The excitement on the faces of students at the animated motions and sound coming out of the computers is astounding. This happens to be a first-time experience for students of Lokopio Hills Vocational Training Institute (VTI) in Bidi-bidi refugee settlement in Uganda to learn coding using an easy to use software, thanks to the support from the European Union Trust Fund (EUTF).
“My first time to use computer was when I joined institute a few months ago, today am able to code using blocks and create motions of a cartoon with sound. It is this simple.” says 20-year-old Apio Immaculate. Immaculate is one of the 90 refugee and host community youth that are undergoing the coding training at Lokopio VTI.
This year’s Africa Code Week focuses on how to use ‘scratch’, a visual programming language developed by the MIT (Massachusetts Institute of Technology) Media Lab to lower the technical threshold for coding. Coding is widely considered as the “blue collar” job of the 21st century and is introduced to trainees in order to equip them with skills that can support them in today’s world.
In Uganda, ACW 2017 partnered with a number of partner such as Makarere University as well as with Belgian Development Agency (BTC)’s Support to Skilling Uganda project with an aim to empower future generations with the coding tools and skills needed to thrive in the 21st-century workforce and become key actors in Africa's economic development.
22-year-old Matovu Joseph who awaits his graduation in Electrical Engineering, a lead trainer at Lokopio shares his experience “this is my first coding class. It is an opportunity for me to transfer knowledge to such a vulnerable group of refugees. The students have appreciated the simplicity in using scratch for coding as a programming language; it is like computerized way of building blocks”.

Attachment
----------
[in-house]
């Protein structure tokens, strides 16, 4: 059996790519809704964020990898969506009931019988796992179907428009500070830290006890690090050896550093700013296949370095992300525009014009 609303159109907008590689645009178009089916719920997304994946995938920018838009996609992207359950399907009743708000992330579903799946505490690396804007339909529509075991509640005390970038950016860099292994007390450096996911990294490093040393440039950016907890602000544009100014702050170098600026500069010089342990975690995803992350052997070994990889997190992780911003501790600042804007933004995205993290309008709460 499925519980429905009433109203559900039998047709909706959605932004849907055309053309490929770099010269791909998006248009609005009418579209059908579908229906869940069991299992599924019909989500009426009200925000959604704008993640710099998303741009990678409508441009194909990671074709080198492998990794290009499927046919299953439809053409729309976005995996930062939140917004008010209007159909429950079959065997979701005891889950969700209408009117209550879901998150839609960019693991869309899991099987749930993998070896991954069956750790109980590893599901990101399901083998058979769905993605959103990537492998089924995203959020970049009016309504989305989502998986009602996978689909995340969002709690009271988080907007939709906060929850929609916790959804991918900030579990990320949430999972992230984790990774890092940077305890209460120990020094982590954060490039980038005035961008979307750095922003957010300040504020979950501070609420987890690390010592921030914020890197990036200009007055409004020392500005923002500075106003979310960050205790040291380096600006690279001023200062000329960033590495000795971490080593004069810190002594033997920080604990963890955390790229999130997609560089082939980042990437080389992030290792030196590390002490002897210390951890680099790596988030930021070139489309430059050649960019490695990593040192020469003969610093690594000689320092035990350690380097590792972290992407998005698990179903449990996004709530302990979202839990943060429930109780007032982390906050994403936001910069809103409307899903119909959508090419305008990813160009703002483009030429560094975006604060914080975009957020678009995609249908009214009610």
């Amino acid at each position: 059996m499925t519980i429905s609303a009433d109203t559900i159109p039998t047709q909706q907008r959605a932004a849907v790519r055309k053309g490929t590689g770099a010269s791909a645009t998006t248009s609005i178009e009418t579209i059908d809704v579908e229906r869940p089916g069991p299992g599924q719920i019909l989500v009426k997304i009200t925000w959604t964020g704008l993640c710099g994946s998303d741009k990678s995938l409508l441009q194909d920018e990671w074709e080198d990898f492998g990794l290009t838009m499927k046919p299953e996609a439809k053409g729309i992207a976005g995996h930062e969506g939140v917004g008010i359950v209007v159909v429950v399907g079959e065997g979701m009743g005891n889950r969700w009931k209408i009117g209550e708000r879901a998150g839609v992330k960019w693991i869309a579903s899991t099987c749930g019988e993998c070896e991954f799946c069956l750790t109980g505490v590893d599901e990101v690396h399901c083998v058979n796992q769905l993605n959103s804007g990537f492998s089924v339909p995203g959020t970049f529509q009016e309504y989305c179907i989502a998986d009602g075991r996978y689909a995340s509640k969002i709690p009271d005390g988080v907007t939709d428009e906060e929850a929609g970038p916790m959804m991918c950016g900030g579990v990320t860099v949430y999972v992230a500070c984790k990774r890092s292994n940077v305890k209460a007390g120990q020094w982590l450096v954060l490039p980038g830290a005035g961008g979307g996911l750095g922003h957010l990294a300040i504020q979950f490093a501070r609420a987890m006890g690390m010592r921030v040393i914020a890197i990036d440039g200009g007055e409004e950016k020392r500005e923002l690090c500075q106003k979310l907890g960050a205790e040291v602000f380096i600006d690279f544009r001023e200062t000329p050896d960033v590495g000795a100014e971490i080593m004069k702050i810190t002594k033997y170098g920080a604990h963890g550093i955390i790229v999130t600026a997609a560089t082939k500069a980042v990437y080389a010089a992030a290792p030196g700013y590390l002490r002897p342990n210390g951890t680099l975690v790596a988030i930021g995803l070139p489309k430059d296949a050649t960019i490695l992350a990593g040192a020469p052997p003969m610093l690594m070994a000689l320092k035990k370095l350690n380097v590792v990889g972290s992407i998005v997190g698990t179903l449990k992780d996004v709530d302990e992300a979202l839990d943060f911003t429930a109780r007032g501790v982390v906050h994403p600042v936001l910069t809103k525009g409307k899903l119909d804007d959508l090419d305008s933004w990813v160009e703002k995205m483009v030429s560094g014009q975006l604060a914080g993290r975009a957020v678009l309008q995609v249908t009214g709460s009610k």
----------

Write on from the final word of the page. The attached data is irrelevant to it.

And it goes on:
While taking place in Lokopio VTI with support from the European Union Trust Fund, the ACW was concurrently hosted in Buhimba VTI in Hoima district, St Daniels Comboni and Nakapiripirit VTI in Karamoja region, St Joseph Virika in Kabarole district and Kasese Youth Polytechnic in Rwenzori region with 450 beneficiaries from the respective Business Technical Vocational Education Training (BTVET).
ACW in Uganda is part of 35 African countries that are hosting over 1,500 coding workshops involving 500,000 children and youth across the continent. The trainers of coding in Lokopio are part of the youth that were trained at Makerere University (MUK) in partnership with BTC, MUK College of Engineering, Design, Art & Technology (CEDAT), College of Computing and Information Sciences (CoCIS), Resilient Africa Network (RAN), Hive Colab and Women In Technology Uganda (WITU) to extend Africa Code Week (ACW) to BTC’s SSU project.
23-year-old Edith Ndagire, a third year Telecom Engineering student, who was trained as a trainer and was part of the instructor team at Lokopio says “the students here are enjoying the coding lessons and have grasped faster than I expected. They are disciplined”. “As a refugee student of Agriculture at Lokopio VTI, I plan to use coding knowledge in creating awareness cartoons focusing on stopping environmental degradation in agriculture for the community” says Immaculate who comes from a refugee family of 8.
The ACW initiative empowers refugee youth such as Immaculate with skills on how to use the computer software and this put them in a good position of not only passing the knowledge to their trainees but also to create income generation for themselves. BTC’s participation in ACW targets VTIs, refugees and host community populations that are often neglected when innovative interventions such as digitalization are rolled out.